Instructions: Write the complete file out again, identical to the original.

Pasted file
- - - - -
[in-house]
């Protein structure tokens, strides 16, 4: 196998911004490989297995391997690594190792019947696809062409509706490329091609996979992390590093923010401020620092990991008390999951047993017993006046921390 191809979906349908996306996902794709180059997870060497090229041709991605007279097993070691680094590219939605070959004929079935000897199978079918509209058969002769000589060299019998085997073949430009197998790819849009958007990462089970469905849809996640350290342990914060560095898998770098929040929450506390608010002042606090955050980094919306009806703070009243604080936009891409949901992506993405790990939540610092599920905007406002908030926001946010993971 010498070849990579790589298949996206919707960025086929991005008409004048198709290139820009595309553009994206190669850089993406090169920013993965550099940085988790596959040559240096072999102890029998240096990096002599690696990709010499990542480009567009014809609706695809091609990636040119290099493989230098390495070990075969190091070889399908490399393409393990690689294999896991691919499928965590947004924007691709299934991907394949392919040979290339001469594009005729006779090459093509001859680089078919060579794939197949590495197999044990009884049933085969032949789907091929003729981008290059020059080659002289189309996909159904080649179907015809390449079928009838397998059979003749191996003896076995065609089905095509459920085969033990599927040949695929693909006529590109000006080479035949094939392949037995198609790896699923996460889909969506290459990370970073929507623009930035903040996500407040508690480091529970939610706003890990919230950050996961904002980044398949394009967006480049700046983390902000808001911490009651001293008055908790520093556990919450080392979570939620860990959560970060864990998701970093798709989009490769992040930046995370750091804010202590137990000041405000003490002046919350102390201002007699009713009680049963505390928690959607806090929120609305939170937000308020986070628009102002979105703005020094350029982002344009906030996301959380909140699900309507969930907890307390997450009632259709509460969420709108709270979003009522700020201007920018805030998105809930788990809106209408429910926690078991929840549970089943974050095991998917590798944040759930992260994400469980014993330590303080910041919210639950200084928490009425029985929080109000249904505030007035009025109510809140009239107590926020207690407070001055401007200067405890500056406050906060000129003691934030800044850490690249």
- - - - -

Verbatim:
[in-house]
């Protein structure tokens, strides 16, 4: 196998911004490989297995391997690594190792019947696809062409509706490329091609996979992390590093923010401020620092990991008390999951047993017993006046921390 191809979906349908996306996902794709180059997870060497090229041709991605007279097993070691680094590219939605070959004929079935000897199978079918509209058969002769000589060299019998085997073949430009197998790819849009958007990462089970469905849809996640350290342990914060560095898998770098929040929450506390608010002042606090955050980094919306009806703070009243604080936009891409949901992506993405790990939540610092599920905007406002908030926001946010993971 010498070849990579790589298949996206919707960025086929991005008409004048198709290139820009595309553009994206190669850089993406090169920013993965550099940085988790596959040559240096072999102890029998240096990096002599690696990709010499990542480009567009014809609706695809091609990636040119290099493989230098390495070990075969190091070889399908490399393409393990690689294999896991691919499928965590947004924007691709299934991907394949392919040979290339001469594009005729006779090459093509001859680089078919060579794939197949590495197999044990009884049933085969032949789907091929003729981008290059020059080659002289189309996909159904080649179907015809390449079928009838397998059979003749191996003896076995065609089905095509459920085969033990599927040949695929693909006529590109000006080479035949094939392949037995198609790896699923996460889909969506290459990370970073929507623009930035903040996500407040508690480091529970939610706003890990919230950050996961904002980044398949394009967006480049700046983390902000808001911490009651001293008055908790520093556990919450080392979570939620860990959560970060864990998701970093798709989009490769992040930046995370750091804010202590137990000041405000003490002046919350102390201002007699009713009680049963505390928690959607806090929120609305939170937000308020986070628009102002979105703005020094350029982002344009906030996301959380909140699900309507969930907890307390997450009632259709509460969420709108709270979003009522700020201007920018805030998105809930788990809106209408429910926690078991929840549970089943974050095991998917590798944040759930992260994400469980014993330590303080910041919210639950200084928490009425029985929080109000249904505030007035009025109510809140009239107590926020207690407070001055401007200067405890500056406050906060000129003691934030800044850490690249």